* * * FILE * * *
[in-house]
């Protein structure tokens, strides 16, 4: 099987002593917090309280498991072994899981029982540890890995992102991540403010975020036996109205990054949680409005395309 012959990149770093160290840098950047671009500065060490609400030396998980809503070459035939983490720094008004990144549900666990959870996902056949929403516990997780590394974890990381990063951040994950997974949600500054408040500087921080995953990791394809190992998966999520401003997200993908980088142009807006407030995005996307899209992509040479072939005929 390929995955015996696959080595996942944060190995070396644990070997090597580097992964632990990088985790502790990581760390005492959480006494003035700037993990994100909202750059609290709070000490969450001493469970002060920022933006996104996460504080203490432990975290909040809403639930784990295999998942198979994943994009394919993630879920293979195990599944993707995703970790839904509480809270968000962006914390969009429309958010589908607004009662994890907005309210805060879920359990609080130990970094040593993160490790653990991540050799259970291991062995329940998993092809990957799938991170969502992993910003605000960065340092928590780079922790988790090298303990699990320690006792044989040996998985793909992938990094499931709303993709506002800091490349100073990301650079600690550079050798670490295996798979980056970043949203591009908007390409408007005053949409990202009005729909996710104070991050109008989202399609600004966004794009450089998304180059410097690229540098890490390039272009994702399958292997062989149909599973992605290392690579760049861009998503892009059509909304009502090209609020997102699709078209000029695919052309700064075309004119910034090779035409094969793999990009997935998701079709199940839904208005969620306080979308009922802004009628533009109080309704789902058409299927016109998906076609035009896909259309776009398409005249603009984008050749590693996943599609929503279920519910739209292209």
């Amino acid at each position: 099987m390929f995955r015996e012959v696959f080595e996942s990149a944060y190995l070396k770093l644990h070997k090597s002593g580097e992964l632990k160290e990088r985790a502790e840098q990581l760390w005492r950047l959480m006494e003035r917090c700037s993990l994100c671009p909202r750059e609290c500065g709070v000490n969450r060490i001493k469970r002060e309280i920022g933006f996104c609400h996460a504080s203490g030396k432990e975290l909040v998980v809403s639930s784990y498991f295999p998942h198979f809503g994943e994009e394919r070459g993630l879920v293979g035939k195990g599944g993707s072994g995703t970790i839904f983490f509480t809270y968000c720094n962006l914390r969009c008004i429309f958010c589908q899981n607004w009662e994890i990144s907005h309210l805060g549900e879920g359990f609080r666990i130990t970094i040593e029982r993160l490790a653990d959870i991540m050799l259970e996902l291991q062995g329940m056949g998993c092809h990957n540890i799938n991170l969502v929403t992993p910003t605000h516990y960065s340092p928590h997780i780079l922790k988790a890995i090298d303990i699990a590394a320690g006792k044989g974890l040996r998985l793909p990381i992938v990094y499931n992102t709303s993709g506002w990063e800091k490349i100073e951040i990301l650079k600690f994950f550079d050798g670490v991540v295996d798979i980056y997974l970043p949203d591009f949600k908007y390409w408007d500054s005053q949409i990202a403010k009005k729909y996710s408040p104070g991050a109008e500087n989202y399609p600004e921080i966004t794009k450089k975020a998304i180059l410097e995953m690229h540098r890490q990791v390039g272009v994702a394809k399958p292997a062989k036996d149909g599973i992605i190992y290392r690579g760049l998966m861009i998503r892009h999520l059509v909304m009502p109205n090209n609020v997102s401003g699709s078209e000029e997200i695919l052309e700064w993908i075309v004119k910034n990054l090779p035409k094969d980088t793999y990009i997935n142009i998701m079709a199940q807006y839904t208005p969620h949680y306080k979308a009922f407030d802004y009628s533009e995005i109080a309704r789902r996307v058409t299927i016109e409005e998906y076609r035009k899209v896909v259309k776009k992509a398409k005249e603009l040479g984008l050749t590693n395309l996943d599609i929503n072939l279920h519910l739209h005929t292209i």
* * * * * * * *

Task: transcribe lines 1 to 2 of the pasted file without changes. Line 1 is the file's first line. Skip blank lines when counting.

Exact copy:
[in-house]
């Protein structure tokens, strides 16, 4: 099987002593917090309280498991072994899981029982540890890995992102991540403010975020036996109205990054949680409005395309 012959990149770093160290840098950047671009500065060490609400030396998980809503070459035939983490720094008004990144549900666990959870996902056949929403516990997780590394974890990381990063951040994950997974949600500054408040500087921080995953990791394809190992998966999520401003997200993908980088142009807006407030995005996307899209992509040479072939005929 390929995955015996696959080595996942944060190995070396644990070997090597580097992964632990990088985790502790990581760390005492959480006494003035700037993990994100909202750059609290709070000490969450001493469970002060920022933006996104996460504080203490432990975290909040809403639930784990295999998942198979994943994009394919993630879920293979195990599944993707995703970790839904509480809270968000962006914390969009429309958010589908607004009662994890907005309210805060879920359990609080130990970094040593993160490790653990991540050799259970291991062995329940998993092809990957799938991170969502992993910003605000960065340092928590780079922790988790090298303990699990320690006792044989040996998985793909992938990094499931709303993709506002800091490349100073990301650079600690550079050798670490295996798979980056970043949203591009908007390409408007005053949409990202009005729909996710104070991050109008989202399609600004966004794009450089998304180059410097690229540098890490390039272009994702399958292997062989149909599973992605290392690579760049861009998503892009059509909304009502090209609020997102699709078209000029695919052309700064075309004119910034090779035409094969793999990009997935998701079709199940839904208005969620306080979308009922802004009628533009109080309704789902058409299927016109998906076609035009896909259309776009398409005249603009984008050749590693996943599609929503279920519910739209292209």